An important risk factor to consider in child health is food security, that is, securing an adequate diet, according to LSU AgCenter food and nutrition professor Dr. Annrose Guarino.
In a recently reported study, researchers surveyed 399 children in 36 counties/parishes of the Delta region of Arkansas, Louisiana and Mississippi to look at the relationship of inadequate food and their health-related quality of life (HRQOL).
Guarino points out that the region is among the poorest in the country.
The researchers found that children who live in households without enough food have a poorer health-related quality of life.
Children ages 3-8 years living in households considered "food insecure" were reported by their parents to have less physical function or ability, and children ages 12-17 years were reported to have lower psychosocial function or ability. Researchers also found that the overall effect on a child's physical or psychosocial function or ability might differ by age, ethnicity and gender.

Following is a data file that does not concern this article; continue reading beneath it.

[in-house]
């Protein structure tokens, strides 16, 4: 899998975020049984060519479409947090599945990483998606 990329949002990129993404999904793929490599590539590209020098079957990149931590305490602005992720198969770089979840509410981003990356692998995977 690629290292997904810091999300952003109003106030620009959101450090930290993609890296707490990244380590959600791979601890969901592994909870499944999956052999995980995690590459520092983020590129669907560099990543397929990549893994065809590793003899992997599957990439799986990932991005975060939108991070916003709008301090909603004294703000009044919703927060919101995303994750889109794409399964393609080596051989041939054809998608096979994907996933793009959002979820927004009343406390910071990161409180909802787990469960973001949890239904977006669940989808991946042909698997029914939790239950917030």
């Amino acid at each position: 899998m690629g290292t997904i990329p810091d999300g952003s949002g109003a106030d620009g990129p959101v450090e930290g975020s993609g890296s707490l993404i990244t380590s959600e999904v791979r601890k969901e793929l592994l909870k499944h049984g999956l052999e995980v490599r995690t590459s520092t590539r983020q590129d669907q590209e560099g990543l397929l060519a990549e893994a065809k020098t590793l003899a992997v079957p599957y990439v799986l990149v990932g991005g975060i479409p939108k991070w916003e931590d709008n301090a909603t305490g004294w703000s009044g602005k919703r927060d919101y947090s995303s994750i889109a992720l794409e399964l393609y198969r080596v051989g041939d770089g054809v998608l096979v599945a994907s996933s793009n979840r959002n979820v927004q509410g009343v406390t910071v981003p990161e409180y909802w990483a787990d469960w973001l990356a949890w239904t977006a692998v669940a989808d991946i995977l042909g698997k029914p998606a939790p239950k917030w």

Researchers also found that black males in food insecure households reported lower physical ability and a lower total health-related quality of life.
Household food insecurity status was measured using the U.S. Household Food Security Scale. Child HRQOL was measured by the Pediatric Quality of Life Inventory.
The researchers reported the results of their work on child health-related quality of life and household food security in the January 2005 Archives of Pediatrics and Adolescent Medicine.
For information on related family and consumer topics, visit the FCS Web site at http://www.lsuagcenter.com
/Inst/Extension/Departments/fcs/. For local information and educational programs, contact an extension agent in your parish LSU AgCenter office.
The LSU AgCenter and the LSU College of Agriculture